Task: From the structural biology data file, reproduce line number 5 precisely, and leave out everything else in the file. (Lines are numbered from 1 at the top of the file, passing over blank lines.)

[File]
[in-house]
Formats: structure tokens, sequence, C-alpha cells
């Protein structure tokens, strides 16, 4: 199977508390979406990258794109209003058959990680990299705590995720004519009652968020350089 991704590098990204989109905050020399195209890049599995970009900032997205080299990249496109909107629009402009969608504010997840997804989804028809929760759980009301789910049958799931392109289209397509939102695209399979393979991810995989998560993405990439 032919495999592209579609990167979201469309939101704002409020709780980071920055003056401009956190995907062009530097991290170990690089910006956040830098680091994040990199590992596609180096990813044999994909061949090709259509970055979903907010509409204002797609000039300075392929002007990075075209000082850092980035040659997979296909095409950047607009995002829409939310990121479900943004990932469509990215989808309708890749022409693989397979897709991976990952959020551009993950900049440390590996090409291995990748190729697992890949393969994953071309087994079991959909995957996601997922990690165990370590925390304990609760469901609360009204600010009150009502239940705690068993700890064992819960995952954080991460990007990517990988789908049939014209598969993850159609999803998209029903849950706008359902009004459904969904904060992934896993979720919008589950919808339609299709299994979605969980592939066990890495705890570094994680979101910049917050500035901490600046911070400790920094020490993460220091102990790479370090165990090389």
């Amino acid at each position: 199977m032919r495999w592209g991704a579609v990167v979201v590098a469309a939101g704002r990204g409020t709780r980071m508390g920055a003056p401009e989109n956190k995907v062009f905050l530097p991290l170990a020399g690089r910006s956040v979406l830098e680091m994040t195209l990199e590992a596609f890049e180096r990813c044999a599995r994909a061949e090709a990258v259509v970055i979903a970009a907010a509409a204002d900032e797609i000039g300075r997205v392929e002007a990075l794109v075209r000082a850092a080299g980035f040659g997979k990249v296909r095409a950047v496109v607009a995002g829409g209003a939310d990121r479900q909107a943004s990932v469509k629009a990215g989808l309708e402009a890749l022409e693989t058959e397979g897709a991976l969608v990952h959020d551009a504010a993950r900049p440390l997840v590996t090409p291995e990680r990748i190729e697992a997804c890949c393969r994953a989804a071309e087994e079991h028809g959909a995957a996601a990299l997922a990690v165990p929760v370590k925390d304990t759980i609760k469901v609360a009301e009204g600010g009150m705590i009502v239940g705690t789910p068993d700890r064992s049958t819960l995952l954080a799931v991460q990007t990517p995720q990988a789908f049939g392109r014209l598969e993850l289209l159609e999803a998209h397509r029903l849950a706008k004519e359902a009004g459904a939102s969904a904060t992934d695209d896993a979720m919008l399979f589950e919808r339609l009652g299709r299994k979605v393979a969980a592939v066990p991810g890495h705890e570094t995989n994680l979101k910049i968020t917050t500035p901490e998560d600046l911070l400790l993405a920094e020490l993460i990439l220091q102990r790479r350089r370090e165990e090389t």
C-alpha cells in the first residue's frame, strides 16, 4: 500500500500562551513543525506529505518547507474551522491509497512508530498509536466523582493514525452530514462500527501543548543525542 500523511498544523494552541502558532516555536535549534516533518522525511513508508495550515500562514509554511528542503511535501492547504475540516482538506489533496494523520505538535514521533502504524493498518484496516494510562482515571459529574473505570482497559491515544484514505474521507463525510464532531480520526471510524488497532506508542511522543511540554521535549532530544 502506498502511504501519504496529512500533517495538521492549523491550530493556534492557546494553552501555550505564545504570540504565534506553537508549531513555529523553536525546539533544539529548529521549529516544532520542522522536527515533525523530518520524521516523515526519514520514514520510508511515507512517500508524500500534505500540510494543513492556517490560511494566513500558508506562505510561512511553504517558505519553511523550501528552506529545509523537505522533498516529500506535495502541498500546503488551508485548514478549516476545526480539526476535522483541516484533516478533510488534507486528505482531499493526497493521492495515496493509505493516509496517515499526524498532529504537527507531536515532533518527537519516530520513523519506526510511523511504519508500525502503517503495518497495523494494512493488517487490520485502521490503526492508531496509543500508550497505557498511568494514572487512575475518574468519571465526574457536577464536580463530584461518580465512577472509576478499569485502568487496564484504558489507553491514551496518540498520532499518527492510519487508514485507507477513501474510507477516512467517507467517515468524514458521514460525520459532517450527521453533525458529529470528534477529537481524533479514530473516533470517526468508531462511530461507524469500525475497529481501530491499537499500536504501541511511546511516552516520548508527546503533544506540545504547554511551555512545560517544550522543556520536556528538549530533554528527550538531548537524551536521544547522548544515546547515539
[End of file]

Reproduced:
C-alpha cells in the first residue's frame, strides 16, 4: 500500500500562551513543525506529505518547507474551522491509497512508530498509536466523582493514525452530514462500527501543548543525542 500523511498544523494552541502558532516555536535549534516533518522525511513508508495550515500562514509554511528542503511535501492547504475540516482538506489533496494523520505538535514521533502504524493498518484496516494510562482515571459529574473505570482497559491515544484514505474521507463525510464532531480520526471510524488497532506508542511522543511540554521535549532530544 502506498502511504501519504496529512500533517495538521492549523491550530493556534492557546494553552501555550505564545504570540504565534506553537508549531513555529523553536525546539533544539529548529521549529516544532520542522522536527515533525523530518520524521516523515526519514520514514520510508511515507512517500508524500500534505500540510494543513492556517490560511494566513500558508506562505510561512511553504517558505519553511523550501528552506529545509523537505522533498516529500506535495502541498500546503488551508485548514478549516476545526480539526476535522483541516484533516478533510488534507486528505482531499493526497493521492495515496493509505493516509496517515499526524498532529504537527507531536515532533518527537519516530520513523519506526510511523511504519508500525502503517503495518497495523494494512493488517487490520485502521490503526492508531496509543500508550497505557498511568494514572487512575475518574468519571465526574457536577464536580463530584461518580465512577472509576478499569485502568487496564484504558489507553491514551496518540498520532499518527492510519487508514485507507477513501474510507477516512467517507467517515468524514458521514460525520459532517450527521453533525458529529470528534477529537481524533479514530473516533470517526468508531462511530461507524469500525475497529481501530491499537499500536504501541511511546511516552516520548508527546503533544506540545504547554511551555512545560517544550522543556520536556528538549530533554528527550538531548537524551536521544547522548544515546547515539